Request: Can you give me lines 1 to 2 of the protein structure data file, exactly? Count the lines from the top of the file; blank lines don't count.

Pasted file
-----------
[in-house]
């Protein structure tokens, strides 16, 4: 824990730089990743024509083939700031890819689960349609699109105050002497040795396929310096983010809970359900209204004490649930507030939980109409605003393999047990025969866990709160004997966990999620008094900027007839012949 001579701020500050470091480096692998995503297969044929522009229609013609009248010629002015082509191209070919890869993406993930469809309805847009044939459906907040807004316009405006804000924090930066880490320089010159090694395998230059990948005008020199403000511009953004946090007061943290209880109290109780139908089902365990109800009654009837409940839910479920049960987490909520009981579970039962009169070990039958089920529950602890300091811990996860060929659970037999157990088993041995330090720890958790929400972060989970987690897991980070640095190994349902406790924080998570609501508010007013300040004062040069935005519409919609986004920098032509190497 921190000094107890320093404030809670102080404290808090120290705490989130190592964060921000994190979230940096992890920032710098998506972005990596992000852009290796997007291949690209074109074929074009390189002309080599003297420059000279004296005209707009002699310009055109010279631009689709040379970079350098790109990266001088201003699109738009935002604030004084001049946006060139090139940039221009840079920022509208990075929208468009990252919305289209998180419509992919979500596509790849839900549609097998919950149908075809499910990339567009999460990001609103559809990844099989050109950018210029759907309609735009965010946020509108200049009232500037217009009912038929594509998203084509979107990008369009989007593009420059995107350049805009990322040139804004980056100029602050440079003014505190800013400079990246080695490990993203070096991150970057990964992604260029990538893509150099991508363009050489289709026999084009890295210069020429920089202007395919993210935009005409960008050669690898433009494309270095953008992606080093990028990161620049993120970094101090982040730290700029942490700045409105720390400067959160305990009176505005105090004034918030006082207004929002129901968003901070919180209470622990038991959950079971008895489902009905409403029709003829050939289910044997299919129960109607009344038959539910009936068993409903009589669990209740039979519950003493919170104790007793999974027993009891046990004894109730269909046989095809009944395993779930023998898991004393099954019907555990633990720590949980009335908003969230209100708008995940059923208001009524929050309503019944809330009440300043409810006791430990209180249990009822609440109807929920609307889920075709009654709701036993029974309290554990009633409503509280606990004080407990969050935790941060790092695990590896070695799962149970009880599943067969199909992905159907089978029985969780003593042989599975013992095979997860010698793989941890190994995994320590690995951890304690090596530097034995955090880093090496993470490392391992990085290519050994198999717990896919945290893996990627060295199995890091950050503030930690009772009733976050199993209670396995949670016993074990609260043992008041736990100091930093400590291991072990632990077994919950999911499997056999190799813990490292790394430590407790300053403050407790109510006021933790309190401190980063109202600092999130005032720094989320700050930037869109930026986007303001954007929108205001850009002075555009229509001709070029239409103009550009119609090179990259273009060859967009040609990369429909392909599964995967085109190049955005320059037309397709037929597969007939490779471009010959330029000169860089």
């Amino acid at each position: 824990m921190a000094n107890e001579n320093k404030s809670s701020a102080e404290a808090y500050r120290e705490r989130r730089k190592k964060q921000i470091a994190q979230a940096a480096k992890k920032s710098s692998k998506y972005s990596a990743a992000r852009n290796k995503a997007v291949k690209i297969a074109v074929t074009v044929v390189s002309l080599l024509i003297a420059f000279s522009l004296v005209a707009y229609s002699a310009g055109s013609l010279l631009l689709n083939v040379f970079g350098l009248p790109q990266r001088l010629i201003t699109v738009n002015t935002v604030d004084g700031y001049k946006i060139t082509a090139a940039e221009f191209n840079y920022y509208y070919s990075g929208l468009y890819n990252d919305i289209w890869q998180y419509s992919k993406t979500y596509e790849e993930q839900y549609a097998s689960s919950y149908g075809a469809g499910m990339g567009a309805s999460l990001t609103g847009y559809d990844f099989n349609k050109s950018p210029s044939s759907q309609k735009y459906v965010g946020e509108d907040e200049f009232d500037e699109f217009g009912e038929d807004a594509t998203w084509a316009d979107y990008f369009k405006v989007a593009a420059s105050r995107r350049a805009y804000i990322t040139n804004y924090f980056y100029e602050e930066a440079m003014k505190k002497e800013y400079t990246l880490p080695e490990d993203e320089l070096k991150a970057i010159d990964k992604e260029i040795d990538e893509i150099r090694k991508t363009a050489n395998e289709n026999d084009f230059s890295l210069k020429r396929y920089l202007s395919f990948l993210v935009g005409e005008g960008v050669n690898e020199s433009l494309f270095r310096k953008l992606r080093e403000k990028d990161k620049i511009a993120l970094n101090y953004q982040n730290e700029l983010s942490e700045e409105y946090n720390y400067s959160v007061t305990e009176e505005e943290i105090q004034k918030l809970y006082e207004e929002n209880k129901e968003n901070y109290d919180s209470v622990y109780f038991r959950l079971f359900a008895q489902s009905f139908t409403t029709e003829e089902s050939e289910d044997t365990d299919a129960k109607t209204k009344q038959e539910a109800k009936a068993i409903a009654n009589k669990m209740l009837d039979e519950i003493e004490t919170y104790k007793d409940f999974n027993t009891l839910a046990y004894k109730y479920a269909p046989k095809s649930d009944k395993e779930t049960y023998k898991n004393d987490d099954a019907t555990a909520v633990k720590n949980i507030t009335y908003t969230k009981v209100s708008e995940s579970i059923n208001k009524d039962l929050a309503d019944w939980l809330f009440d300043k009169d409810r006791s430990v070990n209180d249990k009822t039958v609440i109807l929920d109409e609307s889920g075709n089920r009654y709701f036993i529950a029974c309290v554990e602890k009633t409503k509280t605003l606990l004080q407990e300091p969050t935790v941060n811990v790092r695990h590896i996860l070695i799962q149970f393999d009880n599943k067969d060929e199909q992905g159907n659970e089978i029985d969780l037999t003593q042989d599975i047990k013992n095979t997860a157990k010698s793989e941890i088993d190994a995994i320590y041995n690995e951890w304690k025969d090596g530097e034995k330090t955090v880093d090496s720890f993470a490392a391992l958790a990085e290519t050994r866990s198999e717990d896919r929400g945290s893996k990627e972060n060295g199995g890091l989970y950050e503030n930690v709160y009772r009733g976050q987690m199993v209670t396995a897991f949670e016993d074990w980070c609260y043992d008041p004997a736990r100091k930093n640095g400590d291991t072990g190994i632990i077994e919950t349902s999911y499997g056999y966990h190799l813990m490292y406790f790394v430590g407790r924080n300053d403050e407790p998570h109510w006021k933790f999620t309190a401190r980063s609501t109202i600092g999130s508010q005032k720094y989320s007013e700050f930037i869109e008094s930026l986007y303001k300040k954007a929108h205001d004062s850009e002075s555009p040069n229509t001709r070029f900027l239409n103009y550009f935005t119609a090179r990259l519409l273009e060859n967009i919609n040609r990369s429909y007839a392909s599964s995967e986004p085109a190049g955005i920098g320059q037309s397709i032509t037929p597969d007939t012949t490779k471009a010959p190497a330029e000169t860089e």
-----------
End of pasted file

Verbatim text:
[in-house]
């Protein structure tokens, strides 16, 4: 824990730089990743024509083939700031890819689960349609699109105050002497040795396929310096983010809970359900209204004490649930507030939980109409605003393999047990025969866990709160004997966990999620008094900027007839012949 001579701020500050470091480096692998995503297969044929522009229609013609009248010629002015082509191209070919890869993406993930469809309805847009044939459906907040807004316009405006804000924090930066880490320089010159090694395998230059990948005008020199403000511009953004946090007061943290209880109290109780139908089902365990109800009654009837409940839910479920049960987490909520009981579970039962009169070990039958089920529950602890300091811990996860060929659970037999157990088993041995330090720890958790929400972060989970987690897991980070640095190994349902406790924080998570609501508010007013300040004062040069935005519409919609986004920098032509190497 921190000094107890320093404030809670102080404290808090120290705490989130190592964060921000994190979230940096992890920032710098998506972005990596992000852009290796997007291949690209074109074929074009390189002309080599003297420059000279004296005209707009002699310009055109010279631009689709040379970079350098790109990266001088201003699109738009935002604030004084001049946006060139090139940039221009840079920022509208990075929208468009990252919305289209998180419509992919979500596509790849839900549609097998919950149908075809499910990339567009999460990001609103559809990844099989050109950018210029759907309609735009965010946020509108200049009232500037217009009912038929594509998203084509979107990008369009989007593009420059995107350049805009990322040139804004980056100029602050440079003014505190800013400079990246080695490990993203070096991150970057990964992604260029990538893509150099991508363009050489289709026999084009890295210069020429920089202007395919993210935009005409960008050669690898433009494309270095953008992606080093990028990161620049993120970094101090982040730290700029942490700045409105720390400067959160305990009176505005105090004034918030006082207004929002129901968003901070919180209470622990038991959950079971008895489902009905409403029709003829050939289910044997299919129960109607009344038959539910009936068993409903009589669990209740039979519950003493919170104790007793999974027993009891046990004894109730269909046989095809009944395993779930023998898991004393099954019907555990633990720590949980009335908003969230209100708008995940059923208001009524929050309503019944809330009440300043409810006791430990209180249990009822609440109807929920609307889920075709009654709701036993029974309290554990009633409503509280606990004080407990969050935790941060790092695990590896070695799962149970009880599943067969199909992905159907089978029985969780003593042989599975013992095979997860010698793989941890190994995994320590690995951890304690090596530097034995955090880093090496993470490392391992990085290519050994198999717990896919945290893996990627060295199995890091950050503030930690009772009733976050199993209670396995949670016993074990609260043992008041736990100091930093400590291991072990632990077994919950999911499997056999190799813990490292790394430590407790300053403050407790109510006021933790309190401190980063109202600092999130005032720094989320700050930037869109930026986007303001954007929108205001850009002075555009229509001709070029239409103009550009119609090179990259273009060859967009040609990369429909392909599964995967085109190049955005320059037309397709037929597969007939490779471009010959330029000169860089």